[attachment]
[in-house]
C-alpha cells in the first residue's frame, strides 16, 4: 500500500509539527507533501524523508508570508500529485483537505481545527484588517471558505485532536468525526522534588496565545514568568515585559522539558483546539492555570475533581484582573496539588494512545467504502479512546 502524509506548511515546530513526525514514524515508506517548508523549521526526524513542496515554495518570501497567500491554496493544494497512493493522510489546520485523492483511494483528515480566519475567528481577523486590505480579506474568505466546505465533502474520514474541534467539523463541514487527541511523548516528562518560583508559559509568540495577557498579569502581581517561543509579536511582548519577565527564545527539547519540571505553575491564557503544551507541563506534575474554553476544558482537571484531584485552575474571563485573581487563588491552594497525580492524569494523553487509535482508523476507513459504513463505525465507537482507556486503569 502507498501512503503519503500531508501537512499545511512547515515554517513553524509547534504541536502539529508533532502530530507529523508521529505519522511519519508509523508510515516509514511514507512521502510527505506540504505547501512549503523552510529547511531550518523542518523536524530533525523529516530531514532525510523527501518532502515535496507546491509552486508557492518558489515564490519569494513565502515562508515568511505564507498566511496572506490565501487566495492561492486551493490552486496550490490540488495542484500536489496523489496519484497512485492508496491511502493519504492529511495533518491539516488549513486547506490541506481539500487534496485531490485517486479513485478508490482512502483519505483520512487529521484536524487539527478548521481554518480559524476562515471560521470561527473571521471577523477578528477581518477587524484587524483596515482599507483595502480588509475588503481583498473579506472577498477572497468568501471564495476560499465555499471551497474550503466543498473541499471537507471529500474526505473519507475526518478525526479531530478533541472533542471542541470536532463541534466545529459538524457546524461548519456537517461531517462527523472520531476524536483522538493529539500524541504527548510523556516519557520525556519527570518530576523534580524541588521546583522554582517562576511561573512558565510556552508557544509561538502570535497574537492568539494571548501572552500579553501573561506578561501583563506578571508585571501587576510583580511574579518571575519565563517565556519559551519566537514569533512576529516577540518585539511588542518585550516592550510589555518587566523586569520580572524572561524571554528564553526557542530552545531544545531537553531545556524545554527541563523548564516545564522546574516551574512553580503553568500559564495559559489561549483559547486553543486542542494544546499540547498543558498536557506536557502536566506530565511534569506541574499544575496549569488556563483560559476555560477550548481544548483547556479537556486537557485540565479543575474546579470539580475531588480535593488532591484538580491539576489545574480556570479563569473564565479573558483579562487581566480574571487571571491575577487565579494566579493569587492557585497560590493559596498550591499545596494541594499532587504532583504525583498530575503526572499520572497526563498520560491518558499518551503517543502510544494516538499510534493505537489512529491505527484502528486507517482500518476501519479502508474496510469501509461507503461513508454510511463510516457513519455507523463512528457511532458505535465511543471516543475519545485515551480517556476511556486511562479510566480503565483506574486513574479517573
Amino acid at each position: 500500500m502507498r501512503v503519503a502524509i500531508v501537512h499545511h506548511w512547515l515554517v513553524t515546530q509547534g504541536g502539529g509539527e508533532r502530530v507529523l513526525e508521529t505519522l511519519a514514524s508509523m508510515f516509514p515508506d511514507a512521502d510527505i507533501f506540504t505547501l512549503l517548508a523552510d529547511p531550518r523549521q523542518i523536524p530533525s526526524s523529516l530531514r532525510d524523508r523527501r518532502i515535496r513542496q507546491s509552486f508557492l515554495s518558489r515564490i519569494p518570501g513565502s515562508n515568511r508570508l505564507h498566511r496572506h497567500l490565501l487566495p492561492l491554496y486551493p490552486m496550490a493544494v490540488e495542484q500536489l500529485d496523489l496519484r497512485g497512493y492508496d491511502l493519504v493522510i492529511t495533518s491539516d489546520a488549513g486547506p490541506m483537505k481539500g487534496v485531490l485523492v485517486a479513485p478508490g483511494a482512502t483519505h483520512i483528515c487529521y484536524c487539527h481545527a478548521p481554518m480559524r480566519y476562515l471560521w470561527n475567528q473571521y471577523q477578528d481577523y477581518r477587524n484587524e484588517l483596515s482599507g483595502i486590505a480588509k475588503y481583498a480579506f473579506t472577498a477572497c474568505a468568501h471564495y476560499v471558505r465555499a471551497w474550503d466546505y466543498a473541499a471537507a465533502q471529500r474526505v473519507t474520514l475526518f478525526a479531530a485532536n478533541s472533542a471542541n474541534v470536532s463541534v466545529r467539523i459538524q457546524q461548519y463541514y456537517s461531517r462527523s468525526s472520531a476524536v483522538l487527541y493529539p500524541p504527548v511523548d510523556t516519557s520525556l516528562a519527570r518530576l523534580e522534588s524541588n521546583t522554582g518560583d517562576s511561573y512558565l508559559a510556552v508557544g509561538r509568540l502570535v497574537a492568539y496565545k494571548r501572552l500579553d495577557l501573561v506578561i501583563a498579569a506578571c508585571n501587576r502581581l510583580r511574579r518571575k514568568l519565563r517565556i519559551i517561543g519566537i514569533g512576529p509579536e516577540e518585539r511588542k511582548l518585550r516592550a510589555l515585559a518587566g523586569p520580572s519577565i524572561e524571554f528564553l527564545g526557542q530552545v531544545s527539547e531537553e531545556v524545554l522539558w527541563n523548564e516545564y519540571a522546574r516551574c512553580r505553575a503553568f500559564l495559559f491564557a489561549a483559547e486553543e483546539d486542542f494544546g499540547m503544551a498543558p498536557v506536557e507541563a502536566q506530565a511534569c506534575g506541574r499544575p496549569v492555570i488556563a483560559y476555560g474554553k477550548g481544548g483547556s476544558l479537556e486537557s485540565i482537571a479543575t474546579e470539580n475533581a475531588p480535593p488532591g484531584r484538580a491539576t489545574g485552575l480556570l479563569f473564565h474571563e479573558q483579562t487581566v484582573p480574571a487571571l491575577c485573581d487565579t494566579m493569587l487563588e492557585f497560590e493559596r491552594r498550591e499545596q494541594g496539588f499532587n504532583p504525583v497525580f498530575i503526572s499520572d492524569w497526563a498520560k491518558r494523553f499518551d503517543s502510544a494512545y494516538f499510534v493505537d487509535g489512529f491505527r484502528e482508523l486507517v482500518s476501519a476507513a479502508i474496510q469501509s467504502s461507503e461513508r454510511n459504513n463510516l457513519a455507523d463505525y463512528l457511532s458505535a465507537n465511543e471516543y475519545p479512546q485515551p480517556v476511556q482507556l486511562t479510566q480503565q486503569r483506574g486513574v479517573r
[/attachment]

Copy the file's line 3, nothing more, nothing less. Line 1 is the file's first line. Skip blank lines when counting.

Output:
Amino acid at each position: 500500500m502507498r501512503v503519503a502524509i500531508v501537512h499545511h506548511w512547515l515554517v513553524t515546530q509547534g504541536g502539529g509539527e508533532r502530530v507529523l513526525e508521529t505519522l511519519a514514524s508509523m508510515f516509514p515508506d511514507a512521502d510527505i507533501f506540504t505547501l512549503l517548508a523552510d529547511p531550518r523549521q523542518i523536524p530533525s526526524s523529516l530531514r532525510d524523508r523527501r518532502i515535496r513542496q507546491s509552486f508557492l515554495s518558489r515564490i519569494p518570501g513565502s515562508n515568511r508570508l505564507h498566511r496572506h497567500l490565501l487566495p492561492l491554496y486551493p490552486m496550490a493544494v490540488e495542484q500536489l500529485d496523489l496519484r497512485g497512493y492508496d491511502l493519504v493522510i492529511t495533518s491539516d489546520a488549513g486547506p490541506m483537505k481539500g487534496v485531490l485523492v485517486a479513485p478508490g483511494a482512502t483519505h483520512i483528515c487529521y484536524c487539527h481545527a478548521p481554518m480559524r480566519y476562515l471560521w470561527n475567528q473571521y471577523q477578528d481577523y477581518r477587524n484587524e484588517l483596515s482599507g483595502i486590505a480588509k475588503y481583498a480579506f473579506t472577498a477572497c474568505a468568501h471564495y476560499v471558505r465555499a471551497w474550503d466546505y466543498a473541499a471537507a465533502q471529500r474526505v473519507t474520514l475526518f478525526a479531530a485532536n478533541s472533542a471542541n474541534v470536532s463541534v466545529r467539523i459538524q457546524q461548519y463541514y456537517s461531517r462527523s468525526s472520531a476524536v483522538l487527541y493529539p500524541p504527548v511523548d510523556t516519557s520525556l516528562a519527570r518530576l523534580e522534588s524541588n521546583t522554582g518560583d517562576s511561573y512558565l508559559a510556552v508557544g509561538r509568540l502570535v497574537a492568539y496565545k494571548r501572552l500579553d495577557l501573561v506578561i501583563a498579569a506578571c508585571n501587576r502581581l510583580r511574579r518571575k514568568l519565563r517565556i519559551i517561543g519566537i514569533g512576529p509579536e516577540e518585539r511588542k511582548l518585550r516592550a510589555l515585559a518587566g523586569p520580572s519577565i524572561e524571554f528564553l527564545g526557542q530552545v531544545s527539547e531537553e531545556v524545554l522539558w527541563n523548564e516545564y519540571a522546574r516551574c512553580r505553575a503553568f500559564l495559559f491564557a489561549a483559547e486553543e483546539d486542542f494544546g499540547m503544551a498543558p498536557v506536557e507541563a502536566q506530565a511534569c506534575g506541574r499544575p496549569v492555570i488556563a483560559y476555560g474554553k477550548g481544548g483547556s476544558l479537556e486537557s485540565i482537571a479543575t474546579e470539580n475533581a475531588p480535593p488532591g484531584r484538580a491539576t489545574g485552575l480556570l479563569f473564565h474571563e479573558q483579562t487581566v484582573p480574571a487571571l491575577c485573581d487565579t494566579m493569587l487563588e492557585f497560590e493559596r491552594r498550591e499545596q494541594g496539588f499532587n504532583p504525583v497525580f498530575i503526572s499520572d492524569w497526563a498520560k491518558r494523553f499518551d503517543s502510544a494512545y494516538f499510534v493505537d487509535g489512529f491505527r484502528e482508523l486507517v482500518s476501519a476507513a479502508i474496510q469501509s467504502s461507503e461513508r454510511n459504513n463510516l457513519a455507523d463505525y463512528l457511532s458505535a465507537n465511543e471516543y475519545p479512546q485515551p480517556v476511556q482507556l486511562t479510566q480503565q486503569r483506574g486513574v479517573r